| Auplopus, Hymenopterans, Agenioideus, Priocnemis, Anoplius|
Auplopus carbonarius is a spider wasp of the family Pompilidae. Uniquely among the British group it constructs a nest of barrel-shaped cells in which spiders are stored and the larvae develop.
Approximately 10 millimetres (0.39 in) (male 8 mm or 0.31 in) in length, the male is distinguished by the ivory-coloured maculae alongside the eyes.
The flight period in Great Britain is June to August, during which the females construct a nest of barrel-shaped cells in which spiders are stored and the larvae develop. There can be as many as ten cells in a nest and the prey often has its legs amputated to make it easier to carry either by flight or more often by crawling along the ground.
The nesting behaviour is quite complex compared to most other spider wasps and shows the behavioural versatility of the female wasp. The nests are constructed in pre-existing holes in various situations, with reports citing nests beneath stones, in masonry, in tree stumps (often in old beetle burrows), under bark and in crevices of tree trunks, in empty galls of cynipid wasps, in empty burrows of other invertebrates, including other hymenopteran nests. Females create small, barrel-like cells which are laid sideways. These are constructed from small pellets of mud obtained from damp areas of soil and carried to the nest site. Water is also collected separately to aid nest building. Completed nests may consist of ten or more cells arranged in a block. These cells are then stocked with a wide variety of spider species captured from amongst vegetation. One spider is put in each cell. A. carbonarius may occasionally visit flowers such as spurge.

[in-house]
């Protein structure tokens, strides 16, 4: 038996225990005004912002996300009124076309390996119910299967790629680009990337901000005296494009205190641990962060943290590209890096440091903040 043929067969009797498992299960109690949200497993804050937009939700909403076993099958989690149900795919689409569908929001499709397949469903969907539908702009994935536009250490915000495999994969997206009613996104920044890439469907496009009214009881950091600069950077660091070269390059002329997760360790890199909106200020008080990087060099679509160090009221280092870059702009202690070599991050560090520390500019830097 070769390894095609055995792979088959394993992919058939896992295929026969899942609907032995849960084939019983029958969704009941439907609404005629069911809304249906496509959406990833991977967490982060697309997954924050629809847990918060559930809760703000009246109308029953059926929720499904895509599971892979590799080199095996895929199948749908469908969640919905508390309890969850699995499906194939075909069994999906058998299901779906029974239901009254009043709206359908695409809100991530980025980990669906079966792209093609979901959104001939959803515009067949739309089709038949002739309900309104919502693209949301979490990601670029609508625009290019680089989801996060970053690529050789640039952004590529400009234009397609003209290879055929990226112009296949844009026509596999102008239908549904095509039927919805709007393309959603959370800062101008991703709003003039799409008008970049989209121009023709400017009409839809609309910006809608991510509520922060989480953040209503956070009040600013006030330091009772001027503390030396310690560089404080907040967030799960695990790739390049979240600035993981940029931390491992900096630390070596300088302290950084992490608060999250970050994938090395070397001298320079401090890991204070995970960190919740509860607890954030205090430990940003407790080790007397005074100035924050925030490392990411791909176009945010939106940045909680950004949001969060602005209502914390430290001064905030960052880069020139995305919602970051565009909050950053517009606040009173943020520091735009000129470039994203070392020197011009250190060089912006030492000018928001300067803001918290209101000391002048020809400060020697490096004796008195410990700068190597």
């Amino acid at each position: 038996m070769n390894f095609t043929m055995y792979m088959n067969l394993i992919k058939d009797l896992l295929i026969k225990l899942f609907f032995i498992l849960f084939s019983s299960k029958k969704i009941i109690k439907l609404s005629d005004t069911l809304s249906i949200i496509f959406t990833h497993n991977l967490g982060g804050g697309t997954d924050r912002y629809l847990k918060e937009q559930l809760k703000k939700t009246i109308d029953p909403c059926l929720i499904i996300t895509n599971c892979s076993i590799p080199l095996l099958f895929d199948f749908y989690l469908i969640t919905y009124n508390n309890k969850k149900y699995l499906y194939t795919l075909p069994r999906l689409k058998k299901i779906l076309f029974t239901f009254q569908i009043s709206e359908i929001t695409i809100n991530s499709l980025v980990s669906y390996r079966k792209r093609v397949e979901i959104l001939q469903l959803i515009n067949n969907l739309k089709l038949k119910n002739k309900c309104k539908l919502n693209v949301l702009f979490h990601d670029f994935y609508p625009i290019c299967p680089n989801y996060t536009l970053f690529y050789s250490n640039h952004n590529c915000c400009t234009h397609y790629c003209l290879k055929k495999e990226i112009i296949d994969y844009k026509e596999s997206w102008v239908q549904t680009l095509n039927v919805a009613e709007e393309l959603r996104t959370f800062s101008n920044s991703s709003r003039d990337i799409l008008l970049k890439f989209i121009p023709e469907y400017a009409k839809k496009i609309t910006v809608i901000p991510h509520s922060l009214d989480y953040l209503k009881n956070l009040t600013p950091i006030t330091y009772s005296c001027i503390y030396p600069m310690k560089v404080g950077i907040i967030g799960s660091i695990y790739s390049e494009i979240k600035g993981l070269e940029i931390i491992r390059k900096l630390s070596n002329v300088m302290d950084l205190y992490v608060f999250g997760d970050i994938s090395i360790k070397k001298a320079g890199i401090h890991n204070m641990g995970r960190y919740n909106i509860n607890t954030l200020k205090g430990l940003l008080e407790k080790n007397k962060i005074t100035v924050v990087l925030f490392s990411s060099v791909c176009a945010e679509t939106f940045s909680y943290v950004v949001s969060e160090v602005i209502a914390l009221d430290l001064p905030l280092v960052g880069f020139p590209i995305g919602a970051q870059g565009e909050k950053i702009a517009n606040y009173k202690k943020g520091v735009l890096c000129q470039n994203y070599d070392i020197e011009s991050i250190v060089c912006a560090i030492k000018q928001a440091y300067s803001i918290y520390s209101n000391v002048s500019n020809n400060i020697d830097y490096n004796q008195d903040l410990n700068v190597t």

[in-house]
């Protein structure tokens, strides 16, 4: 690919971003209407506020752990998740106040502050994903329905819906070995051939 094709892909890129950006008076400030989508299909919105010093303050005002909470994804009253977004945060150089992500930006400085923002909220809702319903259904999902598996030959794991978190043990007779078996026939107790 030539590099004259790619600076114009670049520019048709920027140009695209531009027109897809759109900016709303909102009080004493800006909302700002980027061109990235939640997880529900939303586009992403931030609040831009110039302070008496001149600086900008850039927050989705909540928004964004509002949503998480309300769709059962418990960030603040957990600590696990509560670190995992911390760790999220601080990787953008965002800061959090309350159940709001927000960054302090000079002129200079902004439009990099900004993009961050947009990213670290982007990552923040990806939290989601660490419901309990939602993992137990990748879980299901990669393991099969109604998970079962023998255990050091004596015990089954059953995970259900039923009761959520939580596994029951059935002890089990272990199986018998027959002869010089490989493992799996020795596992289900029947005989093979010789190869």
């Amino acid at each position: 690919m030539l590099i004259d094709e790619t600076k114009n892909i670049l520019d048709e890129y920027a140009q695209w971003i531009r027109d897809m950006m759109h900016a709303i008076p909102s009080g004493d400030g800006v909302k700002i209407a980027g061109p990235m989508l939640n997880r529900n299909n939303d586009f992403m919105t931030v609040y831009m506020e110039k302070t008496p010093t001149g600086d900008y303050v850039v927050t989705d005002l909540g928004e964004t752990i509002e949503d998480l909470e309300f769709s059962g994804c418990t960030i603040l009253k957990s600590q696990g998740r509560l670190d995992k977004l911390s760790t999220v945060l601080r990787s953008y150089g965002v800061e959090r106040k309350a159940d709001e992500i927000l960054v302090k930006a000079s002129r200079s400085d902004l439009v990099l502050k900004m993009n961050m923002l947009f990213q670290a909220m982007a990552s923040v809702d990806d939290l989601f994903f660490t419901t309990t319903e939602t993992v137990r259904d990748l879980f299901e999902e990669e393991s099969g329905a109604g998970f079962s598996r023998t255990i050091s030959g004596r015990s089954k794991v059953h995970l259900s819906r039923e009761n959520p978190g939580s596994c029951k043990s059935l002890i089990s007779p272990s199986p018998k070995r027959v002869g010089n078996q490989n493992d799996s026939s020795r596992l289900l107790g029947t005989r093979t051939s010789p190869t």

The most frequent prey consists of spiders in the family Clubionidae, but they have also been recorded taking Gnaphosidae, Salticidae, Agelenidae, Thomisidae, Lycosidae, Segestriidae and Anyphaenidae.
Woodland, especially that with water courses and marshy areas which provide wet mud and clay for building nests.
Eastern United States, eastern Canada, south eastern England, central Europe and Scandinavia,
Auplopus carbonarius Wikipedia